As forecast temperatures surpass 90 degrees Fahrenheit May 8, Texas’ power grid operator is expecting high demand for electricity.

The Electric Reliability Council of Texas issued a “weather watch” for May 8 to alert residents of the “unseasonably high temperatures” and increased demand on the grid. This is not a call for conservation.

What you need to know

Grid conditions are normal during a weather watch.

High temperatures, planned outages for maintenance on power facilities and potentially low power reserves could cause tighter grid conditions. However, officials do not anticipate an emergency, according to a news release.

“ERCOT continues to monitor conditions closely and will deploy all available tools to manage the grid, continuing a reliability-first approach to operations,” the release said.

The tightest period will likely be around 9 p.m. May 8, with 64,389 megawatts of electric demand and 65,486 megawatts of supply, according to ERCOT’s website.

Also of note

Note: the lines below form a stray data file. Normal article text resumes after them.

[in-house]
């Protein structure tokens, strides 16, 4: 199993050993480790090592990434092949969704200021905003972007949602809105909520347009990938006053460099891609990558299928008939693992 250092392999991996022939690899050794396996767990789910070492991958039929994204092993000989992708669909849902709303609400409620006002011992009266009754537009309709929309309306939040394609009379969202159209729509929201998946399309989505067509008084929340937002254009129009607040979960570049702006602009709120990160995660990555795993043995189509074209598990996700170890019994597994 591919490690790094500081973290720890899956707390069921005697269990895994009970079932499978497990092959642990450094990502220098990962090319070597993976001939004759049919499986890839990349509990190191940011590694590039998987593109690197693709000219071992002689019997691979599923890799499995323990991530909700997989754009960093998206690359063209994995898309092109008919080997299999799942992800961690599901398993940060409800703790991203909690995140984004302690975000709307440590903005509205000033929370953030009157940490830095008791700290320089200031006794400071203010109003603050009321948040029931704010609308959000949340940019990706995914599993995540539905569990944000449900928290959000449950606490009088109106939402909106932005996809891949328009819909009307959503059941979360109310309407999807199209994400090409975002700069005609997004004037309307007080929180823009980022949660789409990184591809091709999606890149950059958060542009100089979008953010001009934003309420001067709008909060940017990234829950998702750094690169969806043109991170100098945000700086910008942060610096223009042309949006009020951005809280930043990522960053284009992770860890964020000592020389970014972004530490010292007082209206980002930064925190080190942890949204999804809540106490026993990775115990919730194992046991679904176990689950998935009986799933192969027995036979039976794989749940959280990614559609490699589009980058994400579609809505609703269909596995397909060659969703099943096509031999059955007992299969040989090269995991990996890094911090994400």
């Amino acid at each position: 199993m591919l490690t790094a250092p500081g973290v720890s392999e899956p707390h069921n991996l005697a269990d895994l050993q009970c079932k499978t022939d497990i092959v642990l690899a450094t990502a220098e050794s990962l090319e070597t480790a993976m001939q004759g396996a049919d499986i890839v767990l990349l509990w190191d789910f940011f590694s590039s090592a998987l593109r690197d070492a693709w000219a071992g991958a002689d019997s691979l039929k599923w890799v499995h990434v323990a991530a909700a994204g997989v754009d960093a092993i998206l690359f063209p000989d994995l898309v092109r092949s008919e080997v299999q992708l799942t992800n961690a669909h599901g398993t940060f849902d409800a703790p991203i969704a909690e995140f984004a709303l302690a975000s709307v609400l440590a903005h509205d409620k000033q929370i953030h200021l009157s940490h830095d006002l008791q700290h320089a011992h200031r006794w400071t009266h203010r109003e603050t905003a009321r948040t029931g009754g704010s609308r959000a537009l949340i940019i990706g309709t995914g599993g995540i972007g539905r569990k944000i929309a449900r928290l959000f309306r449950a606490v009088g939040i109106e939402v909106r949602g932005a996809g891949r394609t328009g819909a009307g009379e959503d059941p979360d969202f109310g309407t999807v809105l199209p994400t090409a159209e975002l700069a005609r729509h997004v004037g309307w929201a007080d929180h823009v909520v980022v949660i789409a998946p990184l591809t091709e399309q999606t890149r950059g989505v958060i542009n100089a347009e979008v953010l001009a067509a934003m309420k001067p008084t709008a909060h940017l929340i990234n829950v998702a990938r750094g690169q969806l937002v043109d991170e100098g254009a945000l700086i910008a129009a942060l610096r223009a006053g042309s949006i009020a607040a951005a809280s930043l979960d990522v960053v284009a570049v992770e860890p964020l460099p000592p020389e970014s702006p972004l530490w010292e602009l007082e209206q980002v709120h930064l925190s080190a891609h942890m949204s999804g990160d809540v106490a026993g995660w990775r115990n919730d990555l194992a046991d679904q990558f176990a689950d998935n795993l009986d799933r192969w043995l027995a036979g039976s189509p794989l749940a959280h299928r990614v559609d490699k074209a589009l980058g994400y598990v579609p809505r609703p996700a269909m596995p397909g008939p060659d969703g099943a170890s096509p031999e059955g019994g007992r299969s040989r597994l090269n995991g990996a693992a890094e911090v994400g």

When the power supply gets low, ERCOT may ask Texans to voluntarily conserve energy during a set time period. Voluntary conservation notices are typically issued in the evening, when more people are home and using electricity.

Officials requested voluntary conservation several times last summer. Texas’ hottest year on record was 2023, and scientists say an increased frequency of 100-degree days and longer wildfire seasons are on the horizon.

The background

ERCOT began issuing weather watches last May in an effort to “[keep] Texans informed earlier” ahead of severe temperatures.

The power grid operator faces continued skepticism from Texans in the years after February 2021’s Winter Storm Uri, the dayslong freeze that killed hundreds of people and left millions without power or water.